Wednesday, March 07, 2007

review: Sometimes/Algunas veces by Keith Baker

Sometimes/Algunas veces written and illustrated by Keith Barker. Green Light Readers, 1999; 2007 (978-0-15-205961-3) $3.95 pb

One of my favorite easy readers is now available in an English/Spanish edition. Less is more in this positive but never preachy little look at feelings and self-esteem. The star is an active and adventurous alligator, who reveals that "Sometimes I am happy. Sometimes I am sad." But no matter what happens, "I like who I am. I like what I do." The gentle rhythm of the text gives it the qualities of a song, making its simplicity and repetition feel natural, instead of forced or babyish. Baker's vibrant and expressive acrylic illustrations fill in all the details the text leaves out, showing busy scenes of the alligator as he enjoys his daily life.

This is an unusually attractive beginner's book, an excellent choice for sibling reading. The short sentences also make it a good choice for those learning English or Spanish as a new language, and though some of the flow of the original text is lost in the Spanish translation, reading both versions together--"I like who I am. Me gusta quien soy. I like what I do. Me gusta lo que hago."--works surprisingly well. (2-6)

Labels: , ,

review: The Skull of Truth by Bruce Coville

The Skull of Truth by Bruce Coville. Illustrated by Gary A. Lippincott. Harcourt Brace, 1997; 2002 (0-15-204612-7) $17.00; 2007 (978-0-15-206084-8) $5.95 pb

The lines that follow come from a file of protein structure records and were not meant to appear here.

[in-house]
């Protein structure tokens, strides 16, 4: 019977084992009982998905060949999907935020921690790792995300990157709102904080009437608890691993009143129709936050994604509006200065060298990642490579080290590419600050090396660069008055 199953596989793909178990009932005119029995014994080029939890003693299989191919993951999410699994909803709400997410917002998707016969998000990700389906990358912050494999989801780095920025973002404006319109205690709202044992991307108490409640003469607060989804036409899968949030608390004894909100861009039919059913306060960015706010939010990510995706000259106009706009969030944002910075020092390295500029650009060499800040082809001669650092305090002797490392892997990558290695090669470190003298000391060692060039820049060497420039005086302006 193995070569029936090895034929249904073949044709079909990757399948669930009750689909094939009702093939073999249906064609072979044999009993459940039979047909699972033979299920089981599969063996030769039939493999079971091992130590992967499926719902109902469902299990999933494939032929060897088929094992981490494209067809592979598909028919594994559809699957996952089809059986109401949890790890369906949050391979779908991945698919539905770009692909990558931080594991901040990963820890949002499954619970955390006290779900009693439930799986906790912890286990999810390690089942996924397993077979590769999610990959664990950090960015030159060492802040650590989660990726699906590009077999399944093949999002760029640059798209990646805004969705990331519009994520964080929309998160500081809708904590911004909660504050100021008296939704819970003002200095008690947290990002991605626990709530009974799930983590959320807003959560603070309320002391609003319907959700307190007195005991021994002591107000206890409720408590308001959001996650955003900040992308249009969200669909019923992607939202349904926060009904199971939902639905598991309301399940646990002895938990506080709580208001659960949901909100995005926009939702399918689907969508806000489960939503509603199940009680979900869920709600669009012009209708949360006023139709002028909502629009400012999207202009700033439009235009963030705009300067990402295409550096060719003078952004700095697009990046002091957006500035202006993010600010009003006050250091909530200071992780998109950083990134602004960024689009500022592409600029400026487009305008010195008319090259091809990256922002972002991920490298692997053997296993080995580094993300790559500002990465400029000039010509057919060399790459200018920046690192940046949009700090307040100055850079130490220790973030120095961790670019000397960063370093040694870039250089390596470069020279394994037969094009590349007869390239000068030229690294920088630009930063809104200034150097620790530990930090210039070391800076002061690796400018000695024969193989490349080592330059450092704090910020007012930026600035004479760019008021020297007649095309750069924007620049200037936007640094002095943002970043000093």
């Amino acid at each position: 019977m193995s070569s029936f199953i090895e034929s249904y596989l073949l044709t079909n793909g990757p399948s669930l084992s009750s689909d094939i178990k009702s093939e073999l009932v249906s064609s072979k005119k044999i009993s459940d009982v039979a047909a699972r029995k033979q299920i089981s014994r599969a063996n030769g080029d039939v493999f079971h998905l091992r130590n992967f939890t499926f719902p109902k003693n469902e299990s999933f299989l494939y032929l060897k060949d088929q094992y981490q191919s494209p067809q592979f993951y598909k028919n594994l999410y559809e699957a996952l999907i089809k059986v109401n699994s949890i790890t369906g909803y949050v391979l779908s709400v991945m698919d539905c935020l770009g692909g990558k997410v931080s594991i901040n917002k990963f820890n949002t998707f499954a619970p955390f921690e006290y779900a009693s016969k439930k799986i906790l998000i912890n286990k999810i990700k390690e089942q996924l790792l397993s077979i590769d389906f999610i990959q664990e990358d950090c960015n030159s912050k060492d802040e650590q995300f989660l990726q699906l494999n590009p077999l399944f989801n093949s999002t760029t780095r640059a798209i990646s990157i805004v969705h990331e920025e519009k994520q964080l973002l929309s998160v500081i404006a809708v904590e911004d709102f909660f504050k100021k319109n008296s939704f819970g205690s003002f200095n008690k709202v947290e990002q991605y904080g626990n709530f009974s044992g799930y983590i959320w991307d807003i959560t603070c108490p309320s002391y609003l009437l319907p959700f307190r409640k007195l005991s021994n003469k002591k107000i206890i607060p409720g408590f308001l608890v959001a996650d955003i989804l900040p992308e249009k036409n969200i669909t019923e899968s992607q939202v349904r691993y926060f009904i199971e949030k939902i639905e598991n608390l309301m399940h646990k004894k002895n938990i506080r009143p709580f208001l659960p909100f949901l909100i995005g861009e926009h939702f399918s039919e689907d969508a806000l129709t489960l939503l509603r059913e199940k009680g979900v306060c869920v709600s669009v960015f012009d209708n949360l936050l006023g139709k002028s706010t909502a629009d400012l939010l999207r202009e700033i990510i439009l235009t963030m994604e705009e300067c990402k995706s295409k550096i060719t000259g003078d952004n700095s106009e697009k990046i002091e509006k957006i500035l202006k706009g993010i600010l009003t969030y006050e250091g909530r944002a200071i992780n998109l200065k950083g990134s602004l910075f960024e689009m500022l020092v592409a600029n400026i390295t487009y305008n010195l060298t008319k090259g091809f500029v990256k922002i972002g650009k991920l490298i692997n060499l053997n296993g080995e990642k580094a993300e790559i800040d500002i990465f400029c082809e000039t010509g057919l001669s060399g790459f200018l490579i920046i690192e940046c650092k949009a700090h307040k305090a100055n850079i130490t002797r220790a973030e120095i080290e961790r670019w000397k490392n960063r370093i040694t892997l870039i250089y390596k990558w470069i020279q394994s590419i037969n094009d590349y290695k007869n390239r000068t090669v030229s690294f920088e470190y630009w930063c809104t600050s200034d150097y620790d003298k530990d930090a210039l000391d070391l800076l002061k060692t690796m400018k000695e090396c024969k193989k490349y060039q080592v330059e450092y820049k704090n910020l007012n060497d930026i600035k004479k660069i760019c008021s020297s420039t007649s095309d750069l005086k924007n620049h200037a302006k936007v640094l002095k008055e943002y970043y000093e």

In the third "Magic Shop" book, a boy named Charlie finds his way to Mr. Elives' shop and is irresistibly drawn to an item that's not for sale: a human skull. To his own astonishment, he steals the skull--but that's nothing to his astonishment when its eyes begin to glow and it starts to talk to him.

The skull turns out to be none other than Yorick--Coville just can't seem to stay away from Shakespeare!--and he's really more annoying than frightening, always cracking bad jokes and keeping Charlie up at night. But one aspect of owning the skull is far more than just annoying: it forces Charlie, and anyone near it, to speak nothing but the absolute truth. Soon Charlie has badly hurt the feelings of a sick friend, seriously offended that school bully and learned some uncomfortable secrets about his family. Even when he tries to put Yorick to good use, by forcing a developer who wants to destroy his favorite swamp into full disclosure, the result isn't quite what he expected. Truth turns out to be much more complicated than Charlie ever thought.

The Skull of Truth gets a little crowded with subplots, including the history of Charlie's reputation as a liar, his friend's cancer, and his favorite uncle's unexpected "outing" at an all-too-truthful family dinner. But Coville juggles everything skillfully, tying most of the subplots together for a poignant and thought-provoking ending. Like the previous "Magic Shop" books, this is a fast-paced, easy read that also fulfills a longing for more meaningful themes. (8-12)

Labels: , ,